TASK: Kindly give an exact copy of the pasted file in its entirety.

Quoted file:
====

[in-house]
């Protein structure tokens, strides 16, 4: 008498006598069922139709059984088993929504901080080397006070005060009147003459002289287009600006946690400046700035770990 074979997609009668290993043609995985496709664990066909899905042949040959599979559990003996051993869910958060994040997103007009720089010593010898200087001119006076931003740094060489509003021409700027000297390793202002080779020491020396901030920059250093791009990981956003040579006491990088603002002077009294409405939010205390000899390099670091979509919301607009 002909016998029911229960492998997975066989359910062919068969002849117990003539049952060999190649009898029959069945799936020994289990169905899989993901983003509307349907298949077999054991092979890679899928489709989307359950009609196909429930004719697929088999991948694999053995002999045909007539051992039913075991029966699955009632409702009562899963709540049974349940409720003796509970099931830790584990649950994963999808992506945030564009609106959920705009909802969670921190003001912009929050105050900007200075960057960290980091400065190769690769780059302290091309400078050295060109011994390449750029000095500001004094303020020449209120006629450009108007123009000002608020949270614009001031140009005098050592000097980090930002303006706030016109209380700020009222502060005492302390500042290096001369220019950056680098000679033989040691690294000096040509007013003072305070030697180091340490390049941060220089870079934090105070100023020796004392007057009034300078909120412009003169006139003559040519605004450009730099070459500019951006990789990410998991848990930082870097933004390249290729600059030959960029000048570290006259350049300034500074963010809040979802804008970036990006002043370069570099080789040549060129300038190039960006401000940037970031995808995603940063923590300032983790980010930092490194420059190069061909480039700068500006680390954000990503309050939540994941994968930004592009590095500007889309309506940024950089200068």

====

[in-house]
């Protein structure tokens, strides 16, 4: 008498006598069922139709059984088993929504901080080397006070005060009147003459002289287009600006946690400046700035770990 074979997609009668290993043609995985496709664990066909899905042949040959599979559990003996051993869910958060994040997103007009720089010593010898200087001119006076931003740094060489509003021409700027000297390793202002080779020491020396901030920059250093791009990981956003040579006491990088603002002077009294409405939010205390000899390099670091979509919301607009 002909016998029911229960492998997975066989359910062919068969002849117990003539049952060999190649009898029959069945799936020994289990169905899989993901983003509307349907298949077999054991092979890679899928489709989307359950009609196909429930004719697929088999991948694999053995002999045909007539051992039913075991029966699955009632409702009562899963709540049974349940409720003796509970099931830790584990649950994963999808992506945030564009609106959920705009909802969670921190003001912009929050105050900007200075960057960290980091400065190769690769780059302290091309400078050295060109011994390449750029000095500001004094303020020449209120006629450009108007123009000002608020949270614009001031140009005098050592000097980090930002303006706030016109209380700020009222502060005492302390500042290096001369220019950056680098000679033989040691690294000096040509007013003072305070030697180091340490390049941060220089870079934090105070100023020796004392007057009034300078909120412009003169006139003559040519605004450009730099070459500019951006990789990410998991848990930082870097933004390249290729600059030959960029000048570290006259350049300034500074963010809040979802804008970036990006002043370069570099080789040549060129300038190039960006401000940037970031995808995603940063923590300032983790980010930092490194420059190069061909480039700068500006680390954000990503309050939540994941994968930004592009590095500007889309309506940024950089200068």